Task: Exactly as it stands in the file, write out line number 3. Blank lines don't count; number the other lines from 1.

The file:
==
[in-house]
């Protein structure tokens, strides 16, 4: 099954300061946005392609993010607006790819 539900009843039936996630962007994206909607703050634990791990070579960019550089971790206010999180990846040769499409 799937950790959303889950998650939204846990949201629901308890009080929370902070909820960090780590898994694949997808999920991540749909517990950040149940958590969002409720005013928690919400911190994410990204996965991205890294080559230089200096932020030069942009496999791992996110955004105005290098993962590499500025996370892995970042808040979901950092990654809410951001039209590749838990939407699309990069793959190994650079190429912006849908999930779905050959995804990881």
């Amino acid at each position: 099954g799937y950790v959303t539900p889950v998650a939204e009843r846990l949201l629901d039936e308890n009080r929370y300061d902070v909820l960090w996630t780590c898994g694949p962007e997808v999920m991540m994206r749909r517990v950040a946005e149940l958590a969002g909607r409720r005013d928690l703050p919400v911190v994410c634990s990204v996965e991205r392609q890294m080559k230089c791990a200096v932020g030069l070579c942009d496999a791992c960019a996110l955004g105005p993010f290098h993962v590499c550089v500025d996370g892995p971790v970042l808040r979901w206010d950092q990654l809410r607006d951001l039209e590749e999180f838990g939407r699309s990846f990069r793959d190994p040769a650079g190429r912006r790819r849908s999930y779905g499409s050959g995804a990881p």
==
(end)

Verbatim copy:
């Amino acid at each position: 099954g799937y950790v959303t539900p889950v998650a939204e009843r846990l949201l629901d039936e308890n009080r929370y300061d902070v909820l960090w996630t780590c898994g694949p962007e997808v999920m991540m994206r749909r517990v950040a946005e149940l958590a969002g909607r409720r005013d928690l703050p919400v911190v994410c634990s990204v996965e991205r392609q890294m080559k230089c791990a200096v932020g030069l070579c942009d496999a791992c960019a996110l955004g105005p993010f290098h993962v590499c550089v500025d996370g892995p971790v970042l808040r979901w206010d950092q990654l809410r607006d951001l039209e590749e999180f838990g939407r699309s990846f990069r793959d190994p040769a650079g190429r912006r790819r849908s999930y779905g499409s050959g995804a990881p």